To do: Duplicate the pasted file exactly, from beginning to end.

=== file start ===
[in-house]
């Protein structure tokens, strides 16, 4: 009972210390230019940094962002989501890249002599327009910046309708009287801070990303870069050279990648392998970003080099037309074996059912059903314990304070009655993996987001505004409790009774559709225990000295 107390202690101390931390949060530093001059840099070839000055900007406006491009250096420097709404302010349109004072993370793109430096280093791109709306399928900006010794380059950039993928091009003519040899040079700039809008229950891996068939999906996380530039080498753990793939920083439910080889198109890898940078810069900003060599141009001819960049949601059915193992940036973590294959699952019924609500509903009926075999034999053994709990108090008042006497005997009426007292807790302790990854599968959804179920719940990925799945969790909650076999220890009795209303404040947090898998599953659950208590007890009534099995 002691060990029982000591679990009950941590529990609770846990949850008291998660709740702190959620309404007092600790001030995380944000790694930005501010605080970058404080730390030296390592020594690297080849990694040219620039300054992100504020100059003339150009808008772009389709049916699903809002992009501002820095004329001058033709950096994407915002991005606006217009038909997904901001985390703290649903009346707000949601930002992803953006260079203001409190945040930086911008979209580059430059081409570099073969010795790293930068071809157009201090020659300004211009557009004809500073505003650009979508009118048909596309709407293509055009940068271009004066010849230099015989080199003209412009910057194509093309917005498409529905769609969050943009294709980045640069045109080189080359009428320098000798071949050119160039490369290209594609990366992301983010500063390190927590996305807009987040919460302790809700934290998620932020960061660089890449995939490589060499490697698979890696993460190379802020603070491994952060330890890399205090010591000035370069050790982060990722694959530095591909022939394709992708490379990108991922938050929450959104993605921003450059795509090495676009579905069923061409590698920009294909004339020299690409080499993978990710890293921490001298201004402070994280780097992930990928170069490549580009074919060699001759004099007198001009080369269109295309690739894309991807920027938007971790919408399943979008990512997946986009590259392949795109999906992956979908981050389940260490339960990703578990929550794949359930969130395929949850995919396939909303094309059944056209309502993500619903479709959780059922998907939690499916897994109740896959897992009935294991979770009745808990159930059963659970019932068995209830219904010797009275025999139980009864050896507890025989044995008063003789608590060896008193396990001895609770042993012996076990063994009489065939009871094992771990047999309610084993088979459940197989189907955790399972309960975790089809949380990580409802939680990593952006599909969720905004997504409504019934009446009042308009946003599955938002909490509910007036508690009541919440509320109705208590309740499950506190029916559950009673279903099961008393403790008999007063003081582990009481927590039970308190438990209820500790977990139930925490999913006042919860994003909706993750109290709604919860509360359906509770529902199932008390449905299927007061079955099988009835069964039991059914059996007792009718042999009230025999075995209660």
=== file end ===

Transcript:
[in-house]
């Protein structure tokens, strides 16, 4: 009972210390230019940094962002989501890249002599327009910046309708009287801070990303870069050279990648392998970003080099037309074996059912059903314990304070009655993996987001505004409790009774559709225990000295 107390202690101390931390949060530093001059840099070839000055900007406006491009250096420097709404302010349109004072993370793109430096280093791109709306399928900006010794380059950039993928091009003519040899040079700039809008229950891996068939999906996380530039080498753990793939920083439910080889198109890898940078810069900003060599141009001819960049949601059915193992940036973590294959699952019924609500509903009926075999034999053994709990108090008042006497005997009426007292807790302790990854599968959804179920719940990925799945969790909650076999220890009795209303404040947090898998599953659950208590007890009534099995 002691060990029982000591679990009950941590529990609770846990949850008291998660709740702190959620309404007092600790001030995380944000790694930005501010605080970058404080730390030296390592020594690297080849990694040219620039300054992100504020100059003339150009808008772009389709049916699903809002992009501002820095004329001058033709950096994407915002991005606006217009038909997904901001985390703290649903009346707000949601930002992803953006260079203001409190945040930086911008979209580059430059081409570099073969010795790293930068071809157009201090020659300004211009557009004809500073505003650009979508009118048909596309709407293509055009940068271009004066010849230099015989080199003209412009910057194509093309917005498409529905769609969050943009294709980045640069045109080189080359009428320098000798071949050119160039490369290209594609990366992301983010500063390190927590996305807009987040919460302790809700934290998620932020960061660089890449995939490589060499490697698979890696993460190379802020603070491994952060330890890399205090010591000035370069050790982060990722694959530095591909022939394709992708490379990108991922938050929450959104993605921003450059795509090495676009579905069923061409590698920009294909004339020299690409080499993978990710890293921490001298201004402070994280780097992930990928170069490549580009074919060699001759004099007198001009080369269109295309690739894309991807920027938007971790919408399943979008990512997946986009590259392949795109999906992956979908981050389940260490339960990703578990929550794949359930969130395929949850995919396939909303094309059944056209309502993500619903479709959780059922998907939690499916897994109740896959897992009935294991979770009745808990159930059963659970019932068995209830219904010797009275025999139980009864050896507890025989044995008063003789608590060896008193396990001895609770042993012996076990063994009489065939009871094992771990047999309610084993088979459940197989189907955790399972309960975790089809949380990580409802939680990593952006599909969720905004997504409504019934009446009042308009946003599955938002909490509910007036508690009541919440509320109705208590309740499950506190029916559950009673279903099961008393403790008999007063003081582990009481927590039970308190438990209820500790977990139930925490999913006042919860994003909706993750109290709604919860509360359906509770529902199932008390449905299927007061079955099988009835069964039991059914059996007792009718042999009230025999075995209660």